Here is a topic I have been flirting with for years, and never really got into seriously yet, except point to the efforts for unit testing in Revit 2011 by Rod Howarth and Daren Thomas back in 2010.
Finally, the cavalry is galloping in to our rescue in the shape of Steven Downing, Ali Talebi and Yamin Tengono of Arup.
They implemented a very complete and advanced unit testing system for Revit add-ins enabling NUnit as well as other test helpers like Moq to be used and including support for real-time addition of new tests, recompilation and reloading of add-ins, and re-running updated code and tests without restarting Revit.
The entire RvtUnit project including a sample project demonstrating its use is hosted on GitHub.
- Launching the TestRunner external command
- Selecting a directory containing .NET assemblies defining tests to run
- The assembly DLL is loaded via a byte-code stream, so the actual file is not locked
- The tests to run are dynamically detected using custom attributes and .NET reflection
- Running the tests and reporting the unit test run results
- Switching to Visual Studio, adding a new test, recompiling
- Dynamically reloading, reparsing and retesting without leaving or restarting Revit
- Switching to Visual Studio again and adding a detailed test failure message, recompiling
- Reloading and retesting once again with the new message displayed
I would suggest looking at the 2.5 minute demonstration video right away, first thing, to see the system in action and understand exactly what can be achieved and how:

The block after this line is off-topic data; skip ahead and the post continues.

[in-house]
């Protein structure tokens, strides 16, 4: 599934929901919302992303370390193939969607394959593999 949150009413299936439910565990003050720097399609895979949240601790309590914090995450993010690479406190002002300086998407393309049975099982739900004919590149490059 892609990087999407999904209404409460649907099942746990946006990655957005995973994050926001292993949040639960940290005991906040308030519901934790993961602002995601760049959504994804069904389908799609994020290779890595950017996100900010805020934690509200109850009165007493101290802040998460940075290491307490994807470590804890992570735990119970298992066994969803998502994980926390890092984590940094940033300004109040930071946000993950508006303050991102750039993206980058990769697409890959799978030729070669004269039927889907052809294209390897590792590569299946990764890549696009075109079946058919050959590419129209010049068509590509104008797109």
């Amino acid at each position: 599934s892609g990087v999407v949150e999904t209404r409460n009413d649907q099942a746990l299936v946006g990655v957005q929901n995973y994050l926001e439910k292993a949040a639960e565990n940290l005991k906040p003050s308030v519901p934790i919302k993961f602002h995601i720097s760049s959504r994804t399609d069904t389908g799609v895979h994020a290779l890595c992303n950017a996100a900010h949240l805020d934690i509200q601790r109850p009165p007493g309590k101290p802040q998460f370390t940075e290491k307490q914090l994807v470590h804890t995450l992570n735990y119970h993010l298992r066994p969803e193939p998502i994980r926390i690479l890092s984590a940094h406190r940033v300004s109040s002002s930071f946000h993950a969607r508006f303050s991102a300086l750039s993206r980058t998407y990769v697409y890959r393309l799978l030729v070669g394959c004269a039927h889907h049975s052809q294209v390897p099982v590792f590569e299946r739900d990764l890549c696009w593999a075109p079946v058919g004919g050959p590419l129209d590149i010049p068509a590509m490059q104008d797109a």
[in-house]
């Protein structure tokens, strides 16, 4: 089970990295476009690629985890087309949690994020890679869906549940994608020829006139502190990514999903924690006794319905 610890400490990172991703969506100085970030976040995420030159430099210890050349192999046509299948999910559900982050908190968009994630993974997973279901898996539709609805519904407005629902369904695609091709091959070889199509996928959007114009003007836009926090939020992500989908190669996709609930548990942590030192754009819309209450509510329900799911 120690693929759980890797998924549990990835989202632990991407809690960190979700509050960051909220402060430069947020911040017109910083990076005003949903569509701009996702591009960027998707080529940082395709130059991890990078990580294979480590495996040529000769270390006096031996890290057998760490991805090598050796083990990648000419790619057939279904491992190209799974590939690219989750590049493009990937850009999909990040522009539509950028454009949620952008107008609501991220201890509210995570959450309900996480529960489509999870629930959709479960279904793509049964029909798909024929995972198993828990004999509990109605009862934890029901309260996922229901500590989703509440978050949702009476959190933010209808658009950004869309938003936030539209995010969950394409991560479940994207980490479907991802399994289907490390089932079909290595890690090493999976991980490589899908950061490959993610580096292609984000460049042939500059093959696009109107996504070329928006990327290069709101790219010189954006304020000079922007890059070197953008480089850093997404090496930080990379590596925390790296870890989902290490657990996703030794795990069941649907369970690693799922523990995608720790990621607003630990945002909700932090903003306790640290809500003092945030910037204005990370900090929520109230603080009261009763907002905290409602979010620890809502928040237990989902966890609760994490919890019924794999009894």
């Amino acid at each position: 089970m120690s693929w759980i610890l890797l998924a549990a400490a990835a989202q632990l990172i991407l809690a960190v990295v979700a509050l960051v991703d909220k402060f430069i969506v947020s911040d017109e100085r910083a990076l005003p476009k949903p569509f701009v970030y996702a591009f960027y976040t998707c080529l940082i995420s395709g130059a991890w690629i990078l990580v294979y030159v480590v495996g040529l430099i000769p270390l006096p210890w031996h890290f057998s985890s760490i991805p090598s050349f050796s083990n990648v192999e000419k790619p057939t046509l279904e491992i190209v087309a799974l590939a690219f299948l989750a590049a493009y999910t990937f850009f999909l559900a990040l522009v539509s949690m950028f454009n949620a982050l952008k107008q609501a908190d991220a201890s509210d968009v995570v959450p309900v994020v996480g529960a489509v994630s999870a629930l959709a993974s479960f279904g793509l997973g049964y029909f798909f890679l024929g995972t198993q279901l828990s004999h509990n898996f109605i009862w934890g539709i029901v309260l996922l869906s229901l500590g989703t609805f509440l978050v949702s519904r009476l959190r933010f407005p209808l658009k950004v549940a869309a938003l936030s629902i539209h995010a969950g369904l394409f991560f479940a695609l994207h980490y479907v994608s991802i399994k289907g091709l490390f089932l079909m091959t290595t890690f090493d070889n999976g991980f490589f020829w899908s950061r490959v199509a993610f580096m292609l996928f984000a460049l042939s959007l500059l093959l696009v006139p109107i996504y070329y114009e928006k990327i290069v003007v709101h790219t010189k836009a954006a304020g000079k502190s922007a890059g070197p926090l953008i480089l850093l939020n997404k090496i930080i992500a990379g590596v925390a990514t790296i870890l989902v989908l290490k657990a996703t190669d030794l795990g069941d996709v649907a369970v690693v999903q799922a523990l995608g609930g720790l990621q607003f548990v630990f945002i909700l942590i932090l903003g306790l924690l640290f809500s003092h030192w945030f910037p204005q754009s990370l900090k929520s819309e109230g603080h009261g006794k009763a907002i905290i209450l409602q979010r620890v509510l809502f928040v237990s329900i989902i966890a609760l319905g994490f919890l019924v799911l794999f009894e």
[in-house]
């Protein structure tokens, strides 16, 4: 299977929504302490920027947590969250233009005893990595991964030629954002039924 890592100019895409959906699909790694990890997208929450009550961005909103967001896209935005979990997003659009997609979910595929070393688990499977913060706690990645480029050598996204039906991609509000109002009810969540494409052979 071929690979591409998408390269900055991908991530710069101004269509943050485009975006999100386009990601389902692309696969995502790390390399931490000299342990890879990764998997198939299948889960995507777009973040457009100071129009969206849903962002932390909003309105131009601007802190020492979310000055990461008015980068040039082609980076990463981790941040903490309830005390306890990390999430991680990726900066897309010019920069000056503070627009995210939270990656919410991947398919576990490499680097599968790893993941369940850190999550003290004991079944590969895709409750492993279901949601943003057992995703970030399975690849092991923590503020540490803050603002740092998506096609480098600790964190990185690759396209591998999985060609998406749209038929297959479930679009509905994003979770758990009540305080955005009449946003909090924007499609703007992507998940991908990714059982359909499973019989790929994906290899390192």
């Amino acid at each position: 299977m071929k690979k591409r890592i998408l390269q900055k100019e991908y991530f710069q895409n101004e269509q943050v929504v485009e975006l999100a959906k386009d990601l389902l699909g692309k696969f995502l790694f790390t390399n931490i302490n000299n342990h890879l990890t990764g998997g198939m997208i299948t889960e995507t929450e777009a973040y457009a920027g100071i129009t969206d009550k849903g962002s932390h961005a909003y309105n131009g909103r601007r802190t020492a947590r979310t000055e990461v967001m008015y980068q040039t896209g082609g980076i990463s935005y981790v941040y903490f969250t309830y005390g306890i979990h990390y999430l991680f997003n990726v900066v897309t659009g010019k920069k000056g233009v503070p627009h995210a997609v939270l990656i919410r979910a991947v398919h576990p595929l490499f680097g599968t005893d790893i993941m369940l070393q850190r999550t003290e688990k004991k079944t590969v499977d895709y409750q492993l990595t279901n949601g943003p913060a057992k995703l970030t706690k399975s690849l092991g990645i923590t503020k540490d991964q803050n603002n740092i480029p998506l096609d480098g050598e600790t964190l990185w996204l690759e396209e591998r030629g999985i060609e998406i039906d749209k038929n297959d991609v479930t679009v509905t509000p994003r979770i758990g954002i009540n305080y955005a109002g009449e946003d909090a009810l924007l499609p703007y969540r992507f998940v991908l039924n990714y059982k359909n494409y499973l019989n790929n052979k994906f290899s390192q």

Here is the detailed content of 'Getting Started.docx':
RvtUnit is an example of how to achieve Unit Testing within Revit. By running the NUnit runner inside Revit, we can unit test code which relies on the Revit API, without having to wrap the entire Revit API.
The solution contains three projects:
- The RvtUnit project is the main project that runs the unit tests.
- The SampleTool project shows an example of a Revit IExternalCommand that includes unit tests.
- The Helpers project contains some code used by both the other projects. Notably, the RvtUnit project will store a reference to the ActiveUIDocument here, so the unit tests can pick it up.
- Designed using the MVVM pattern.
- References a custom build of NUnit which has been modified to load DLL's from a byte array, rather than from disk
- Allows user to select a directory of DLL's, and it will then load them and present a dialog which lets the user run some or all tests.
- Contains an 'AssemblyResolve' event handler, so that any dependencies of the DLL to be tested can also be loaded. Since the assembly to be tested is loaded dynamically from a byte-array, the normal .NET Framework mechanism will not work.
- The Test runner will not execute the IExternalCommand of any DLL's. It will simply load the DLL, look for any unit tests in the DLL and then run them.
- Contains an example of an IExternalCommand that includes some classes which are unit tested.
- The 'production code' and the 'test code' are compiled into the same DLL when the project is compiled in 'Debug' mode.
- The test code is omitted when the project is compiled in 'Release' mode. This is achieved by putting test code and references inside an ItemGroup that only compiles for Debug:
<ItemGroup Condition="'$(Configuration)|$(Platform)' == 'Debug|AnyCPU'"> <Reference Include="Moq"> <HintPath>..\rvtUnit\Lib\Moq.dll</HintPath> </Reference> . . . <Compile Include="Tests\UnitTests\HasParameter_Tests.cs" /> <None Include="Tests\Features\SetParameter.feature"> <Generator>SpecFlowSingleFileGenerator</Generator> <LastGenOutput>SetParameter.feature.cs</LastGenOutput> </None> </ItemGroup>
Jeremy adds: Wow. I have nothing left to add. Almost.
The RvtUnit sample demonstrates a number of other important and exciting other features as well, such as support for multiple versions of Revit, ranging all the way from 2010 through 2014, so a thorough exploration of the source code provided is highly recommended.
To run and test this, you need to start up Revit properly, stand-alone, not in the debugger from within the Visual Studio IDE.
A huge thank-you to Steven, Ali and Yamin for this truly impressive framework!